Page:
From Grime to Sublime: Cleaning Masonry Buildings

Judy Jacob in workshop cleaning exercise.jpg

The maintenance, repair, and rehabilitation of existing buildings often includes cleaning the exterior surfaces of stone, brick, terra cotta, and concrete. There are philosophical, aesthetic, technical, scientific, and economic factors that should be considered when specifying materials and methods for cleaning. What is the masonry material, and what is the cause and composition of soil? Is the soiling damaging the masonry material? What are the owner’s expectations? What is an appropriate aesthetic target for the character of the building? Is the patina character‐ defining? Will a particular cleaning approach result in short term appeal and long term damage? Is the masonry best left alone? What is an optimum cycle for recleaning that balances the applicable factors? In summary, how do we characterize soiling, how should one clean a building, and ought one to clean a building, and what is the meaning of “clean?”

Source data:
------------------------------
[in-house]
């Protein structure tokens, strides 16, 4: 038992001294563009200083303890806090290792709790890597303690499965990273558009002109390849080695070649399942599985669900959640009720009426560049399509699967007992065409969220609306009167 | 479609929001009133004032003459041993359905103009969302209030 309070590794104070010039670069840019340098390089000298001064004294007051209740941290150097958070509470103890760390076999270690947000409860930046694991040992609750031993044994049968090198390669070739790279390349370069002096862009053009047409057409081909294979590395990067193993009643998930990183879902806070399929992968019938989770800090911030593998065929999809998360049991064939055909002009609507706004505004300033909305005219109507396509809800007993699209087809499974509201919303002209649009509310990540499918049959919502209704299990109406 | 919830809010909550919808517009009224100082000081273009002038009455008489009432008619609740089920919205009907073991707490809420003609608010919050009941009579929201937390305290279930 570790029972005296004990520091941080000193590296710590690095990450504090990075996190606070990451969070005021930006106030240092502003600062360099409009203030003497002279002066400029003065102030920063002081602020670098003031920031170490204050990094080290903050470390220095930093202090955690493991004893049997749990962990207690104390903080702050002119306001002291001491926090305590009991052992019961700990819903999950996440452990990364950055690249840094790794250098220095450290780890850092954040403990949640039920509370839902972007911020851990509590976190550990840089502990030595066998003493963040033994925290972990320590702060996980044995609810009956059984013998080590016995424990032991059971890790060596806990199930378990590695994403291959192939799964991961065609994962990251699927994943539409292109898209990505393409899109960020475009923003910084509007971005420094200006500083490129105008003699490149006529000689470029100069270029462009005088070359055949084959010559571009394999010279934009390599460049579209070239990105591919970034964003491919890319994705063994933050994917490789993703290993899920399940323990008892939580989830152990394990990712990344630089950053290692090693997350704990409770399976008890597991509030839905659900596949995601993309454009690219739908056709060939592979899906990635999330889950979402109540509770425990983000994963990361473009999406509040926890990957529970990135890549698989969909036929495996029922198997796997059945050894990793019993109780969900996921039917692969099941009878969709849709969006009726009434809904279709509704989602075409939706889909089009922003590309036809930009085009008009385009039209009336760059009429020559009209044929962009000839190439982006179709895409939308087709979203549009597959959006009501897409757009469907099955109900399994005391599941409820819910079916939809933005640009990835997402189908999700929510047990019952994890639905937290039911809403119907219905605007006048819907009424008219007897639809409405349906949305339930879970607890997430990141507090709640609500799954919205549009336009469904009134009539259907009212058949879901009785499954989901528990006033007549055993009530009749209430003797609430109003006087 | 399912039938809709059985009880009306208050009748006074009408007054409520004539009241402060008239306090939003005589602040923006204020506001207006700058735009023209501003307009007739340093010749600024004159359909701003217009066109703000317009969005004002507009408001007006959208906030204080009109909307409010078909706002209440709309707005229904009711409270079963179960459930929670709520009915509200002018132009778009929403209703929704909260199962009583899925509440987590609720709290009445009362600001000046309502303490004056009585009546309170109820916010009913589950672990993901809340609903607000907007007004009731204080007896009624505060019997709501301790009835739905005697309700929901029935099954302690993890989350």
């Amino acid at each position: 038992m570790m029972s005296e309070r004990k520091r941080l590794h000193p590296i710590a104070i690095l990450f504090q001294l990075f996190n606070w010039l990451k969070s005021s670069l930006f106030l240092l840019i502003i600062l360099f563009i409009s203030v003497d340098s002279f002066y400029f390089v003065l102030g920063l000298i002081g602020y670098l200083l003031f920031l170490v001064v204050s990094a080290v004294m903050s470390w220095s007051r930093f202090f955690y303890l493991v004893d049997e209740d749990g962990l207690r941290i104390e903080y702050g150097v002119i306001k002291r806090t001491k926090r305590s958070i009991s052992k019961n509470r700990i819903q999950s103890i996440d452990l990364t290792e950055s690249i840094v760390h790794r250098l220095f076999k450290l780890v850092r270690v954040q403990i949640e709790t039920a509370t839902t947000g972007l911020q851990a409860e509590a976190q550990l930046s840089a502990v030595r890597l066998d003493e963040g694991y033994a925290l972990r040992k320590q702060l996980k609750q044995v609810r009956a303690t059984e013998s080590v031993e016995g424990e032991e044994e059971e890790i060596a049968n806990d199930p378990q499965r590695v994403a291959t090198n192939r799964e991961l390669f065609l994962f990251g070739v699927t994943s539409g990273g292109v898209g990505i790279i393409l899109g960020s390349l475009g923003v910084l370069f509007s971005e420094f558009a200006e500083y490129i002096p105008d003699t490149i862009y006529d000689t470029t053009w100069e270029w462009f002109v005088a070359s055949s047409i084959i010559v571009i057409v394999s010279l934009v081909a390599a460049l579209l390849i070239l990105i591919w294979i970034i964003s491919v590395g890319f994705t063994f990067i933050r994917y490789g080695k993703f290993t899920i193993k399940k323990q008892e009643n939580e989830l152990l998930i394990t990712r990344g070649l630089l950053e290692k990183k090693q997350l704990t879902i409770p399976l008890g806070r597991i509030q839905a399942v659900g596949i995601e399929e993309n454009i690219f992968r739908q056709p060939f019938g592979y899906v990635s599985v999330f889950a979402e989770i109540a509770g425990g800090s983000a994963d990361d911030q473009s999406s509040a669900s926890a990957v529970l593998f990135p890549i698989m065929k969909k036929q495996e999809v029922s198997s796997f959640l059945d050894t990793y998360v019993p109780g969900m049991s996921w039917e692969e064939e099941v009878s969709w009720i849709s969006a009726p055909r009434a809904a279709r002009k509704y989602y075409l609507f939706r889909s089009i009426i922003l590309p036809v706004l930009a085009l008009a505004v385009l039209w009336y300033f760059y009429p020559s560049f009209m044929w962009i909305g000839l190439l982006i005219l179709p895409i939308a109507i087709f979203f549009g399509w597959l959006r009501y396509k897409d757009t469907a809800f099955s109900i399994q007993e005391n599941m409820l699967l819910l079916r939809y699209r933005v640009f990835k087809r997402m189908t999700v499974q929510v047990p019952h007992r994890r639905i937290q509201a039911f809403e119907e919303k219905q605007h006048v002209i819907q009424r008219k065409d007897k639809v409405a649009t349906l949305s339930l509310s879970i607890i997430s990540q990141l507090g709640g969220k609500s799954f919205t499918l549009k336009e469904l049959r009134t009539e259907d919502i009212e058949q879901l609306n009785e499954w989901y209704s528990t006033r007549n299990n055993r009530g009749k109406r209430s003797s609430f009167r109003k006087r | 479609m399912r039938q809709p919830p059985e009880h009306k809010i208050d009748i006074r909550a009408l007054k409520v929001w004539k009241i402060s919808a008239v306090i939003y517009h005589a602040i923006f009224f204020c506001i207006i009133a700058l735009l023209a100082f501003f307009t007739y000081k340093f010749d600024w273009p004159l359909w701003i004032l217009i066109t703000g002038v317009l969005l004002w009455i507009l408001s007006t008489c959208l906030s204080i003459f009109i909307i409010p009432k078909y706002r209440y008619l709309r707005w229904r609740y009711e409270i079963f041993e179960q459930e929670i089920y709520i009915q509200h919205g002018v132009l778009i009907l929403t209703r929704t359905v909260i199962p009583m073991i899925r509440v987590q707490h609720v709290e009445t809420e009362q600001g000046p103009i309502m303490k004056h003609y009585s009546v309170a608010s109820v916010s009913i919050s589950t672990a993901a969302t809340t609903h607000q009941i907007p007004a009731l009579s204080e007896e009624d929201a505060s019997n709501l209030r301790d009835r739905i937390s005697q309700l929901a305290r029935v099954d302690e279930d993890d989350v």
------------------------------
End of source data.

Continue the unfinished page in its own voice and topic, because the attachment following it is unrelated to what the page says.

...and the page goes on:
In October 2014, the AIA Historic Resources Committee, the American Institute for Conservation of Historic and Artistic Words and the Frank Lloyd Wright Foundation organized a colloquium at Taliesin West titled From Grime to Sublime: Cleaning Masonry Buildings. HPEF provided support through its Partners in Training program to record and post the event online. Videos of the nine presentation sessions, workshops and discussions are being posted below.


1 - Opening Session


2 - Standards for Cleaning Masonry Buildings, Part 1 - Mary Oehrlein


3 - Standards for Cleaning Masonry Buildings, Part 2 - Judy Jacob